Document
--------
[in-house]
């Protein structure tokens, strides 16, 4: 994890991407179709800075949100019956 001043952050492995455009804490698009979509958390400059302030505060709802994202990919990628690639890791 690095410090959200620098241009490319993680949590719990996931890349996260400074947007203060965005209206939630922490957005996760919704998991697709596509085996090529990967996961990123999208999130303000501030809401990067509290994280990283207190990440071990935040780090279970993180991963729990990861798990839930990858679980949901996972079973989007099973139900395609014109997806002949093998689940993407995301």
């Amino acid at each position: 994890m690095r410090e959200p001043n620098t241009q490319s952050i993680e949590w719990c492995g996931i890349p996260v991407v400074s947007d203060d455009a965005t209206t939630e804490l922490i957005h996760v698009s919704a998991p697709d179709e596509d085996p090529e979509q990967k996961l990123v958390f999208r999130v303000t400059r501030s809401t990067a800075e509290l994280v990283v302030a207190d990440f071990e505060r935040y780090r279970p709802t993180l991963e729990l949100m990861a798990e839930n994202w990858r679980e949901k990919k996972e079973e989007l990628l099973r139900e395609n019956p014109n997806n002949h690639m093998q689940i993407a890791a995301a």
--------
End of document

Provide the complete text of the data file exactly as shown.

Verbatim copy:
[in-house]
């Protein structure tokens, strides 16, 4: 994890991407179709800075949100019956 001043952050492995455009804490698009979509958390400059302030505060709802994202990919990628690639890791 690095410090959200620098241009490319993680949590719990996931890349996260400074947007203060965005209206939630922490957005996760919704998991697709596509085996090529990967996961990123999208999130303000501030809401990067509290994280990283207190990440071990935040780090279970993180991963729990990861798990839930990858679980949901996972079973989007099973139900395609014109997806002949093998689940993407995301």
């Amino acid at each position: 994890m690095r410090e959200p001043n620098t241009q490319s952050i993680e949590w719990c492995g996931i890349p996260v991407v400074s947007d203060d455009a965005t209206t939630e804490l922490i957005h996760v698009s919704a998991p697709d179709e596509d085996p090529e979509q990967k996961l990123v958390f999208r999130v303000t400059r501030s809401t990067a800075e509290l994280v990283v302030a207190d990440f071990e505060r935040y780090r279970p709802t993180l991963e729990l949100m990861a798990e839930n994202w990858r679980e949901k990919k996972e079973e989007l990628l099973r139900e395609n019956p014109n997806n002949h690639m093998q689940i993407a890791a995301a």